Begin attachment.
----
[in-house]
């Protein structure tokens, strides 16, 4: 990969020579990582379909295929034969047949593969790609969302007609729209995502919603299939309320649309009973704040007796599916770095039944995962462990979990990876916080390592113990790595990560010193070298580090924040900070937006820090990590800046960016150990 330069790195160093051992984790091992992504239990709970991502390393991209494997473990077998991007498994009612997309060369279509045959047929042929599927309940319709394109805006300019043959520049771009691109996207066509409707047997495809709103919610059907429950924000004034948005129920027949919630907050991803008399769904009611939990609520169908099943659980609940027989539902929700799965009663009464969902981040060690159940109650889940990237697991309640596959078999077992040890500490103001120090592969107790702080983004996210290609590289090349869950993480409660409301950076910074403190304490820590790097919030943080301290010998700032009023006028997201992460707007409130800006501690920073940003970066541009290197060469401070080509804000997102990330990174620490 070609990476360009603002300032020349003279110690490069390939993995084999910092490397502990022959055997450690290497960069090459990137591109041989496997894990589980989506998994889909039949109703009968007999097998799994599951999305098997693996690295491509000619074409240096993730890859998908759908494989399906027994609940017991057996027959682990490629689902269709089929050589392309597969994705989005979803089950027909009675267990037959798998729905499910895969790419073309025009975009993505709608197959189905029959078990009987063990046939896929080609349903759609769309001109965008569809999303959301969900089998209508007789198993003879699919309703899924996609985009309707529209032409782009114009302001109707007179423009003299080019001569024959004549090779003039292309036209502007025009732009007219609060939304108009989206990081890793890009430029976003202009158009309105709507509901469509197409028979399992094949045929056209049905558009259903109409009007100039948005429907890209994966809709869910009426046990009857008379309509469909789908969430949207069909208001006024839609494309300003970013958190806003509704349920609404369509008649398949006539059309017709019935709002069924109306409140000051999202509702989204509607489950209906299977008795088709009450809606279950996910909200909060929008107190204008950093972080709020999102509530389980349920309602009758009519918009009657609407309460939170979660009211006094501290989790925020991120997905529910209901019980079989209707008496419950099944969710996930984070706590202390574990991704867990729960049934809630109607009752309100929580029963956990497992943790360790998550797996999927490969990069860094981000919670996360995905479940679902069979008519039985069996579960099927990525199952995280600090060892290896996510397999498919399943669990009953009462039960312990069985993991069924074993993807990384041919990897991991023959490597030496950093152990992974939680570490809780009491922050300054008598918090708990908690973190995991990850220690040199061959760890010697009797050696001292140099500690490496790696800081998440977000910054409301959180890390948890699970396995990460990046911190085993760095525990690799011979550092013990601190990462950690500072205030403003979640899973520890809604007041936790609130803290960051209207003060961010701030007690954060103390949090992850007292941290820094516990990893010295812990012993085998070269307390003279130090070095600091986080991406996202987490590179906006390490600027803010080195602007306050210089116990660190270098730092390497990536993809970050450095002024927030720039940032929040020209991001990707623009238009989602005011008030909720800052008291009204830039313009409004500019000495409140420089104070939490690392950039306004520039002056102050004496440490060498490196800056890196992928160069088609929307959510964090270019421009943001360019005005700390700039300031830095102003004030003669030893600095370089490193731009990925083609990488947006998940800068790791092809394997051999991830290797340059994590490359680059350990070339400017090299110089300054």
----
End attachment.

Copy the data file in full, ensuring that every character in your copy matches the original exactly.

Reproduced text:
[in-house]
């Protein structure tokens, strides 16, 4: 990969020579990582379909295929034969047949593969790609969302007609729209995502919603299939309320649309009973704040007796599916770095039944995962462990979990990876916080390592113990790595990560010193070298580090924040900070937006820090990590800046960016150990 330069790195160093051992984790091992992504239990709970991502390393991209494997473990077998991007498994009612997309060369279509045959047929042929599927309940319709394109805006300019043959520049771009691109996207066509409707047997495809709103919610059907429950924000004034948005129920027949919630907050991803008399769904009611939990609520169908099943659980609940027989539902929700799965009663009464969902981040060690159940109650889940990237697991309640596959078999077992040890500490103001120090592969107790702080983004996210290609590289090349869950993480409660409301950076910074403190304490820590790097919030943080301290010998700032009023006028997201992460707007409130800006501690920073940003970066541009290197060469401070080509804000997102990330990174620490 070609990476360009603002300032020349003279110690490069390939993995084999910092490397502990022959055997450690290497960069090459990137591109041989496997894990589980989506998994889909039949109703009968007999097998799994599951999305098997693996690295491509000619074409240096993730890859998908759908494989399906027994609940017991057996027959682990490629689902269709089929050589392309597969994705989005979803089950027909009675267990037959798998729905499910895969790419073309025009975009993505709608197959189905029959078990009987063990046939896929080609349903759609769309001109965008569809999303959301969900089998209508007789198993003879699919309703899924996609985009309707529209032409782009114009302001109707007179423009003299080019001569024959004549090779003039292309036209502007025009732009007219609060939304108009989206990081890793890009430029976003202009158009309105709507509901469509197409028979399992094949045929056209049905558009259903109409009007100039948005429907890209994966809709869910009426046990009857008379309509469909789908969430949207069909208001006024839609494309300003970013958190806003509704349920609404369509008649398949006539059309017709019935709002069924109306409140000051999202509702989204509607489950209906299977008795088709009450809606279950996910909200909060929008107190204008950093972080709020999102509530389980349920309602009758009519918009009657609407309460939170979660009211006094501290989790925020991120997905529910209901019980079989209707008496419950099944969710996930984070706590202390574990991704867990729960049934809630109607009752309100929580029963956990497992943790360790998550797996999927490969990069860094981000919670996360995905479940679902069979008519039985069996579960099927990525199952995280600090060892290896996510397999498919399943669990009953009462039960312990069985993991069924074993993807990384041919990897991991023959490597030496950093152990992974939680570490809780009491922050300054008598918090708990908690973190995991990850220690040199061959760890010697009797050696001292140099500690490496790696800081998440977000910054409301959180890390948890699970396995990460990046911190085993760095525990690799011979550092013990601190990462950690500072205030403003979640899973520890809604007041936790609130803290960051209207003060961010701030007690954060103390949090992850007292941290820094516990990893010295812990012993085998070269307390003279130090070095600091986080991406996202987490590179906006390490600027803010080195602007306050210089116990660190270098730092390497990536993809970050450095002024927030720039940032929040020209991001990707623009238009989602005011008030909720800052008291009204830039313009409004500019000495409140420089104070939490690392950039306004520039002056102050004496440490060498490196800056890196992928160069088609929307959510964090270019421009943001360019005005700390700039300031830095102003004030003669030893600095370089490193731009990925083609990488947006998940800068790791092809394997051999991830290797340059994590490359680059350990070339400017090299110089300054």